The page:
What is 'fellowship'?
This series of posts was prompted by discussion about how to celebrate the fiftieth anniversary of the Australian Unity Agreement, formally known as 'The Australian Basis of Fellowship'.
While this 'Basis of Fellowship' includes an explanation of certain clauses in the Birmingham amended Statement of Faith, on which the parties were in agreement, it has precious little to say about 'fellowship' (which is strange, seeing it is the Basis of Fellowship). The architects of the Agreement no doubt assumed that everyone understood what was meant by 'fellowship' and felt no need to explain it further. After a lengthy explanation of the doctrinal matters which had been disputed (under the heading 'General Beliefs') the Unity Agreement then had a much smaller section headed 'Fellowship'. This section contained just three statements, all of them being 'negative' statements about disfellowship and when to dissociate from an ecclesia.
The 'Basis of Fellowship' actually has nothing to say about what fellowship is, only when to take the "extreme action" of disfellowshipping someone. And because the bulk of the Agreement was about doctrinal matters it has led to the wrong assumption that if you have agreement about all the 'fundamental' doctrinal matters then you automatically have fellowship.
No wonder then that during the subsequent fifty years there has been a great deal of confusion about what 'fellowship' actually is. In practice the statements about "ecclesial disfellowship of the offender" and when it becomes "necessary to dissociate" from an ecclesia have come to mean whether someone is allowed to participate in the Breaking of Bread, or whether members of one ecclesia are allowed to visit another ecclesia for the Breaking of Bread. 'Fellowship' has been understood simply as 'Breaking Bread'.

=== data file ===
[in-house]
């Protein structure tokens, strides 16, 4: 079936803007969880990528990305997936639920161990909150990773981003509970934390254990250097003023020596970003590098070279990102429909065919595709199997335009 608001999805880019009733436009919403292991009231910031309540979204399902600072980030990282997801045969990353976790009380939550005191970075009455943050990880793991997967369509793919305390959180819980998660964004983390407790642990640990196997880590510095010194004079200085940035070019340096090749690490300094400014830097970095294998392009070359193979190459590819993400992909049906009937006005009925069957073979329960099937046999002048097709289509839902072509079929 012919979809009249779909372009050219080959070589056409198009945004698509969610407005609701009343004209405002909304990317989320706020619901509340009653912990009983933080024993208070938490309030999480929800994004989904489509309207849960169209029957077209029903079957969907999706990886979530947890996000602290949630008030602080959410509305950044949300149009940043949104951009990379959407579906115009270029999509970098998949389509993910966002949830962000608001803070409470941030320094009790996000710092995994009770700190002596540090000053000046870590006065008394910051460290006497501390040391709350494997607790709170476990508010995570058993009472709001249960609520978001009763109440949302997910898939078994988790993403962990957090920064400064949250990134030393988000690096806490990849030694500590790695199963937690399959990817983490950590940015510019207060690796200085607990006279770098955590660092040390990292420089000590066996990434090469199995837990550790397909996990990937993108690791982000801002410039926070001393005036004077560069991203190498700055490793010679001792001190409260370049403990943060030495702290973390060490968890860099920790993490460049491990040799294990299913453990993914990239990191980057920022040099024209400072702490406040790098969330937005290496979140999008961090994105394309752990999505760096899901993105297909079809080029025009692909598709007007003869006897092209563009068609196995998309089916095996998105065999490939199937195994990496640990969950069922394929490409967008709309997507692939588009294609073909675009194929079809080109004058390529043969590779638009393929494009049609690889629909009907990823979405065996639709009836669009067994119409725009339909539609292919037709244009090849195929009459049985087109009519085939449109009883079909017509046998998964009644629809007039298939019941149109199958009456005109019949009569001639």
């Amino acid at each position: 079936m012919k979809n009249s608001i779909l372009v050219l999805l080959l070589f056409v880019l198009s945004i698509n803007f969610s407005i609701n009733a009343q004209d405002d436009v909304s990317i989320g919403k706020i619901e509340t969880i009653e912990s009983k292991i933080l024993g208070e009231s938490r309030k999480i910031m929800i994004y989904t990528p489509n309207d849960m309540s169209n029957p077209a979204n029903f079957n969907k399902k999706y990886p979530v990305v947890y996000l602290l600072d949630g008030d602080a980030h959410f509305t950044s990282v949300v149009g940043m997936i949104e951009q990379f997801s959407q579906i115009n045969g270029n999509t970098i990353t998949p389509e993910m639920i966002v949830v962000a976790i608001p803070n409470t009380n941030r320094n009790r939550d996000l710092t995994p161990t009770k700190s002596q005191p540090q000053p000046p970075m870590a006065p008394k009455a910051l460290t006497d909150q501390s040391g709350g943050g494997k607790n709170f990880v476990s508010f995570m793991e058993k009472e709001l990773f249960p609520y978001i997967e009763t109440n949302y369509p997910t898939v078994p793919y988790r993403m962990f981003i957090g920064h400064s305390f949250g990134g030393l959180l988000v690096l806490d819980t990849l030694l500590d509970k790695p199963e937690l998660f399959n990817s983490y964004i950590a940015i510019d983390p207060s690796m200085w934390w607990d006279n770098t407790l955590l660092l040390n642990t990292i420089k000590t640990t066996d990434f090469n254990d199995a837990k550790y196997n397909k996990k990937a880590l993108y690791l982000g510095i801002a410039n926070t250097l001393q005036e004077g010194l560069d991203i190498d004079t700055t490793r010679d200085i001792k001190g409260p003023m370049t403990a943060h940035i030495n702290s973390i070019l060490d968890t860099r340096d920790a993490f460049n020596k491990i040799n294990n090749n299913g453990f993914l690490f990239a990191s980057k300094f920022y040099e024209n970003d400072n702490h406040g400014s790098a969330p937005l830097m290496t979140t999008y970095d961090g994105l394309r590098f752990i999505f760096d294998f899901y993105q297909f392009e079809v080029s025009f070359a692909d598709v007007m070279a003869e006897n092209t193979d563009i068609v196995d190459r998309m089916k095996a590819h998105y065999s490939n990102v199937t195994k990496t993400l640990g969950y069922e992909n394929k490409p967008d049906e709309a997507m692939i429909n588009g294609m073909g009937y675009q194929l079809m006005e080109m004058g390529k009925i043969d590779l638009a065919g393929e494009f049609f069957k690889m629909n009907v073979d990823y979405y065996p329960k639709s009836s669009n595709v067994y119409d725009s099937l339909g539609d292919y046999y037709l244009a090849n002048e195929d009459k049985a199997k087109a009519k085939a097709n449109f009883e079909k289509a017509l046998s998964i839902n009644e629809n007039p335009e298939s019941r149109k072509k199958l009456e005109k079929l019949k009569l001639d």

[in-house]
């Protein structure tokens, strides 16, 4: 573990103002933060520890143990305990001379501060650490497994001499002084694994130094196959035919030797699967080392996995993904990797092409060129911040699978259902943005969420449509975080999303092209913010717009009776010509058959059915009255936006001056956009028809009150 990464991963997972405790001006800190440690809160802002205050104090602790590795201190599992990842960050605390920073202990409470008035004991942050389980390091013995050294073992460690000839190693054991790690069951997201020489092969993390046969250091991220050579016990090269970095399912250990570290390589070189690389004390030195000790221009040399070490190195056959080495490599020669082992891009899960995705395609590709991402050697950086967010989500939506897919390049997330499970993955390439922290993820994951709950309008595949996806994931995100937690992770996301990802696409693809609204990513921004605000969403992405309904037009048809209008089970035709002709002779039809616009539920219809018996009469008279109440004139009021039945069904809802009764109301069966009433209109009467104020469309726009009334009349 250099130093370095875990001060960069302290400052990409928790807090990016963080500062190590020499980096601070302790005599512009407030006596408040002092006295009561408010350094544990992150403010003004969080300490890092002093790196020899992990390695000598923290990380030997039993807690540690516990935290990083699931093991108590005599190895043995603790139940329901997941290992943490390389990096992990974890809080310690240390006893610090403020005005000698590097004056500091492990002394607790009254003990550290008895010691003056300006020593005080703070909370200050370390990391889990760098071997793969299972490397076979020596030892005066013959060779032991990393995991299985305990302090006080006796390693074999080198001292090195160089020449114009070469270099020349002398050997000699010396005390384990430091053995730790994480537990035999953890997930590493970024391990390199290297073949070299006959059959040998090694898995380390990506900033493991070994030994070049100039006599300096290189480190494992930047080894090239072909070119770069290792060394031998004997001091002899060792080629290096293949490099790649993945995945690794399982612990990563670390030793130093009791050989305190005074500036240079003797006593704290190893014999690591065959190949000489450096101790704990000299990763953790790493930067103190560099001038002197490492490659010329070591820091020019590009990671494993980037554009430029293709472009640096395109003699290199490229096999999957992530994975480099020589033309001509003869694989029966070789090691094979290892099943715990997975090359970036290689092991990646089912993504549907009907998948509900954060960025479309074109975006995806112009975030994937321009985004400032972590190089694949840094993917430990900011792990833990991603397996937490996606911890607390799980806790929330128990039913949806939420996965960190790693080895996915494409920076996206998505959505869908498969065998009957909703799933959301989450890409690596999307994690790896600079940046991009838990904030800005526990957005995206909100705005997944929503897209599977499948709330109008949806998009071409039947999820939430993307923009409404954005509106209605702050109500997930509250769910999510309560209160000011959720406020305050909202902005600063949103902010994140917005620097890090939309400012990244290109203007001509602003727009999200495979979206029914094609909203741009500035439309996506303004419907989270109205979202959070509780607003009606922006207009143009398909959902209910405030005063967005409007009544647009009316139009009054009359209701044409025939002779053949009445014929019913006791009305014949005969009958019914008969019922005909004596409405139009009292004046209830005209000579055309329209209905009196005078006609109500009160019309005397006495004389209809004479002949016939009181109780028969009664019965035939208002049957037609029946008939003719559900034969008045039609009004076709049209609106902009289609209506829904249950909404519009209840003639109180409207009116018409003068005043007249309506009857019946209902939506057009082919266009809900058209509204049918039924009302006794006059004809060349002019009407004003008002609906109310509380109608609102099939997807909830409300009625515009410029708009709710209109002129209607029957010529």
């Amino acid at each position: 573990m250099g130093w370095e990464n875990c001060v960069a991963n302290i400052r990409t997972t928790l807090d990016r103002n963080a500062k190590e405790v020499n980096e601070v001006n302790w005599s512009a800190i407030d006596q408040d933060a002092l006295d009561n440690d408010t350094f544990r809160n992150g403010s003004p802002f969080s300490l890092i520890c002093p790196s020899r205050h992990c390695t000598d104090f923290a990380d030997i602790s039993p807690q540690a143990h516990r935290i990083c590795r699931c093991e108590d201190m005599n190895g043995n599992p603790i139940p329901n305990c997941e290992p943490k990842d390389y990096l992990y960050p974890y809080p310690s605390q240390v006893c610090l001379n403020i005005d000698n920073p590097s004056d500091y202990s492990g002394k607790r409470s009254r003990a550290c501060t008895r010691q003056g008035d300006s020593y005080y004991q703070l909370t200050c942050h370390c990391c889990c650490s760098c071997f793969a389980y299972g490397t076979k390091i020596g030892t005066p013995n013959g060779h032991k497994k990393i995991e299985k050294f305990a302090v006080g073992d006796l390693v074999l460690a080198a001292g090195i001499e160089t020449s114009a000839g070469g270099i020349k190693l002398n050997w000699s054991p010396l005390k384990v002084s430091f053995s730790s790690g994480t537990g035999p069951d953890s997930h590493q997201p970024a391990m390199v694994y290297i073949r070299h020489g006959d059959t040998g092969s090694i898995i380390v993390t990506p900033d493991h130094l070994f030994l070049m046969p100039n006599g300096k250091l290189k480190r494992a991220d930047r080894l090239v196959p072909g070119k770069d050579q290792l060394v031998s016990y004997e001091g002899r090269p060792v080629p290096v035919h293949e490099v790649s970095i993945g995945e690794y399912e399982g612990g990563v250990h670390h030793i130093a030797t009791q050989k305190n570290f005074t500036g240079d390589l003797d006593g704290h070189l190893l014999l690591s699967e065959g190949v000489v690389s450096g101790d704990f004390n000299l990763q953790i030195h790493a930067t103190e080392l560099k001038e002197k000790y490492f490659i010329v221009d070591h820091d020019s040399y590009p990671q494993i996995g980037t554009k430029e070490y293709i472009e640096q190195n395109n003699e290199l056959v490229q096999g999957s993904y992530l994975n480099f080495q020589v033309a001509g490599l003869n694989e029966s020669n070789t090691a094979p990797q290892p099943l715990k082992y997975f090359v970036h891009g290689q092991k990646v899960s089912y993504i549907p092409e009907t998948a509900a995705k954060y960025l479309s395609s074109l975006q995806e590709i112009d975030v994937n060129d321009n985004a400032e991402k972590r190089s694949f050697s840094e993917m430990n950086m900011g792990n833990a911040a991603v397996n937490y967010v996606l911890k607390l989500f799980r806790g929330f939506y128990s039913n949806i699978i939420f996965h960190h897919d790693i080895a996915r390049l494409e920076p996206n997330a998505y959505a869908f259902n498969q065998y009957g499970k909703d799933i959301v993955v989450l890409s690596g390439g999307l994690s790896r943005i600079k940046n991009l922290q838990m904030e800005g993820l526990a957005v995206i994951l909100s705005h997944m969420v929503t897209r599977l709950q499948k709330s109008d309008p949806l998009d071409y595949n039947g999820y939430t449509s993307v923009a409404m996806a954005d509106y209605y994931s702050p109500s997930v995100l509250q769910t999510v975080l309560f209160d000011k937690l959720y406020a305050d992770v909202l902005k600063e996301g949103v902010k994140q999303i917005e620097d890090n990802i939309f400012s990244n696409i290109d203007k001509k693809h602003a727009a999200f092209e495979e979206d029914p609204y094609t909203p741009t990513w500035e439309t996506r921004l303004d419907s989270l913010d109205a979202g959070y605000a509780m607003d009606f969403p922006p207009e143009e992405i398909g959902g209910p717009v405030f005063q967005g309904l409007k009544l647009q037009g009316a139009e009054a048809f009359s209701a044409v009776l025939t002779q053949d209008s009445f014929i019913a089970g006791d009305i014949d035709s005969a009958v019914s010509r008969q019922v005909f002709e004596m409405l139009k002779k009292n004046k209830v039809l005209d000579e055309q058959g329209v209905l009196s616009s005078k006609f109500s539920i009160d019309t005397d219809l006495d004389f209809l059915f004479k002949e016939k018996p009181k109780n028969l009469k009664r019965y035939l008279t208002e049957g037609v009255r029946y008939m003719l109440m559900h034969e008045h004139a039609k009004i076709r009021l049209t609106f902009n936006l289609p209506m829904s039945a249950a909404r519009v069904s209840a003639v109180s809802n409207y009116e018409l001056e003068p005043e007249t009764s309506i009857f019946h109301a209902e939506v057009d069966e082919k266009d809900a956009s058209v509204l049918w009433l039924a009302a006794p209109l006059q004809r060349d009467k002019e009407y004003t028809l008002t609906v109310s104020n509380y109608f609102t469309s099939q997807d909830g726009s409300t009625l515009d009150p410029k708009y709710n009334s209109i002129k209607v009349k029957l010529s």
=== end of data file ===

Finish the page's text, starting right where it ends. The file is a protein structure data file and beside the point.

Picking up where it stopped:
The problem is not only confined to Australia. In North America the situation sometimes arises that members of both the Amended and Unamended fellowships join together for Bible Schools but go to separate rooms for the act of Breaking Bread. In my opinion they have missed the point completely. Let me give you some examples and then you decide whether 'fellowship' in these contexts is the same as 'Breaking Bread'.
1. You attend a Bible School but because of work or other commitments you can't be there for the whole time. During the time you are there you enjoy some wonderful discussions about the Word of God and the Christian life. There is a great sense of sharing at the Bible School, with everyone getting in and helping each other. There are opportunities for praying together. At times some people feel that there is such an atmosphere of open and honest communication that they feel safe to unburden and to share their problems with others and to reciprocate by offering support and encouragement to those who need it. You fully participate in all these things. However, you have to leave early because of your other commitments, and consequently you miss out on the Sunday Breaking of Bread meeting. Have you had fellowship or not?The Unity Agreement says nothing about fellowship, except when to disfellowship. In practice it is an agreement about when to disfellowship, and not really a Basis of Fellowship. The failure of the Unity Agreement to produce ecclesial harmony is also the result of a failure by the Christadelphian community to properly understand what constitutes 'fellowship' and a confusion between 'Breaking Bread' and fellowship.